Photography by Kit Noble
The day is Saturday, February 12, 2022, just after 4 p.m. The Whaler boys hockey team had just been thumped on their home ice by Bishop Stang 4-1. The defeat sunk Nantucket’s record to 5-7-2 on the year – leaving the team with more questions than answers with over half of their season gone by.
A deflated Whaler hockey club quickly made their way to the doors after the final buzzer, leaving the rink in a dull and desolate state.
But in the back right corner of the rink near the dressing room you could hear a thud over and over where one player remained: goalie Griffin Starr, a sophomore at that time, in a goalie position throwing a tennis ball off the wall.
“I think that game was a turnaround,” Starr said looking back at their loss to Bishop Stang. “After that we had a pretty good record. I always have had confidence in myself, but after that game I really put in a lot of extra time. I felt like that should have been a 1-1, 2-1 game but we got crushed in large part because of me. It was my first year starting and a bit of a wakeup call for me that this wasn’t going to be easy.”
Starr had let up a pair of goals to his glove side in that game. Frustrated with his performance, he began tossing the ball against the wall in an effort to get his mind right.
10 minutes go by.
Before you knew it, an hour had gone by.
Starr never moved.
The disappointment and gloom in Starr’s face was clear, but even more visible was the determination in the young goaltender's eyes to grow and get better from the experience.
I walked over to Starr. He briefly paused, clutched the tennis ball, looked to the ground, and then up at me.
“I’m never having a game like that again,” Starr told me before continuing his routine.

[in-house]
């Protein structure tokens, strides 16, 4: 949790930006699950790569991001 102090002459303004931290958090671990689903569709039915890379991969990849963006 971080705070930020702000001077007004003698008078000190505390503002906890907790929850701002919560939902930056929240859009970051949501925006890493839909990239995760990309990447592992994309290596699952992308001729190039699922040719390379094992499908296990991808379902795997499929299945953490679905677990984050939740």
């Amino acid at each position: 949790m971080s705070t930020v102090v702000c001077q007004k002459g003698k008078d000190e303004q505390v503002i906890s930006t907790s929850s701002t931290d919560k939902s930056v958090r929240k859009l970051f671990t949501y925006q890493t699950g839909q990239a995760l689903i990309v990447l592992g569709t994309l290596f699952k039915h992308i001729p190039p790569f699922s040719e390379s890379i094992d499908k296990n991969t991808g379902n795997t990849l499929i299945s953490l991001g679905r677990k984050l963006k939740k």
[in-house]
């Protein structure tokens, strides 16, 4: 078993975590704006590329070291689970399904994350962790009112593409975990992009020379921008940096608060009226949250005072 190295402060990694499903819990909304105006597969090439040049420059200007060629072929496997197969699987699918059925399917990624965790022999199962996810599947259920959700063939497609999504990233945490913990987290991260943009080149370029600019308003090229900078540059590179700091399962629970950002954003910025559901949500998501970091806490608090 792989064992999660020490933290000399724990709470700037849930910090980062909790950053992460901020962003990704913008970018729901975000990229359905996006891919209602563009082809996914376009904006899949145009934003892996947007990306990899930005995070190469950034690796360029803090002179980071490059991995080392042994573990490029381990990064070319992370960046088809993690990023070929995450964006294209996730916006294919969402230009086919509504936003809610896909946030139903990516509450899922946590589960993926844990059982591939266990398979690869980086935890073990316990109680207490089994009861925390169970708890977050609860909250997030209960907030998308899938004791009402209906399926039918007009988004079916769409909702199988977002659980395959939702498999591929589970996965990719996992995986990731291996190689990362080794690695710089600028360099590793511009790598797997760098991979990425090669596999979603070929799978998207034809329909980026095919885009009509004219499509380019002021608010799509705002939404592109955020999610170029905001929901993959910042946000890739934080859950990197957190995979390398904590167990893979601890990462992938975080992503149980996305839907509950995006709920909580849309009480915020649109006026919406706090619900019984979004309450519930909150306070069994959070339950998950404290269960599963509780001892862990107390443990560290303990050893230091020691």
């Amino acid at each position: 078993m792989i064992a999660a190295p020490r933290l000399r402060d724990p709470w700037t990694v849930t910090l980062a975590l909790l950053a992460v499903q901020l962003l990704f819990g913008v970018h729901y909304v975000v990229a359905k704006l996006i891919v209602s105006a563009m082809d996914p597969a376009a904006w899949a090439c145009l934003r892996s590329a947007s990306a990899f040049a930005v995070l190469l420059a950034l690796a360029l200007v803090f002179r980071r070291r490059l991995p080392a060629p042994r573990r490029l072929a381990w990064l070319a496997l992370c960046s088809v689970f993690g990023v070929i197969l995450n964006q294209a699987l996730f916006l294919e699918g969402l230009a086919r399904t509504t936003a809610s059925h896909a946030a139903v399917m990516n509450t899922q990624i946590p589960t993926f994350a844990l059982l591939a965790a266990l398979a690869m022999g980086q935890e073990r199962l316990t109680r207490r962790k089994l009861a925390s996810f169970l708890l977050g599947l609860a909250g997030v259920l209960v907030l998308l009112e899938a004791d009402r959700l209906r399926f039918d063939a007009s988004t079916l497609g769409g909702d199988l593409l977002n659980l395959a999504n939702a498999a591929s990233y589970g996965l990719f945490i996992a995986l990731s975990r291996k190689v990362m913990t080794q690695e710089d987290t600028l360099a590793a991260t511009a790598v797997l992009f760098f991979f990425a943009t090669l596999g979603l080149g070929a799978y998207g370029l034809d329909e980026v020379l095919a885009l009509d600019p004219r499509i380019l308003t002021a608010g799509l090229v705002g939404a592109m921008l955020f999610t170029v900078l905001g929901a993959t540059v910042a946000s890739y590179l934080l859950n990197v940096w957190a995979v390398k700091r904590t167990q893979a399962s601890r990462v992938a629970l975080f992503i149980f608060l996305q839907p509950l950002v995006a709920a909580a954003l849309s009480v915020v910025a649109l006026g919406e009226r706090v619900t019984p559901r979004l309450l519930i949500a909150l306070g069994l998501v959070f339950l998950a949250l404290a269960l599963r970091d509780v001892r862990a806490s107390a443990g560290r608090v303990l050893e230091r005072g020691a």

Starr was in the midst of his first season as the program’s starting goalie. He had big shoes to fill being the successor to James Culkins, who stood in the Whaler net for five seasons as their starter. The program had made one state quarterfinal since being founded in the late 2000s and Culkins was the man in net – as an eighth grader.
Goalie was one of the few question marks on that 2021-2022 team filled with experienced senior talent. To that point, the results had been disappointing and many questioned whether Nantucket could make any noise come playoff time.
“There was a lot of pressure. Those were some pretty big shoes to fill. He was a great goalie,” Starr said. “Going into that season, there were a lot of people talking down on us. People didn't think we were going to be that good and that was the first year with the new bracket, so no one really knew how that was going to go and no one really understood it, but it worked out pretty well.”
Starr’s next game was better, but still not to his satisfaction. After beating Martha’s Vineyard 4-1 on the Vineyard earlier that season, the Whalers lost the rematch 3-1 on February 16 and were suddenly 5-8-2 on the year with just three games left on their regular season schedule.
But Starr continued to take the extra time after games to work on his technique and his skills.
Nantucket rebounded against an inferior Monomoy team and beat them 9-1. Then they sailed over to the Cape to compete in the annual Jeff Hayes Tournament at the Gallo Arena. Starr played well in the tournament and helped his team tie North Reading 1-1 and Auburn 3-3 in those two games.
The Whalers finished their regular season 6-8-4. Very few gave them much of a chance to make any sort of run in the state tournament.
Their first game was at home against the #22 seeded Rockland Bulldogs. The Whalers, the #11 seed thanks to their strength of schedule, beat them 5-2 and Starr was sharp in his playoff debut.
In their Round of 16 matchup, the Whalers had to travel to the Vineyard, who were the #6 seed, to take on their island rival once again. Any optimism the Vineyard had that they would get the best of Starr for a second consecutive game quickly evaporated however. Starr was stellar from the opening puck drop and helped his team defeat the Vineyarders 2-1 in overtime.
“I think everyone was feeling really good after that one,” Starr said.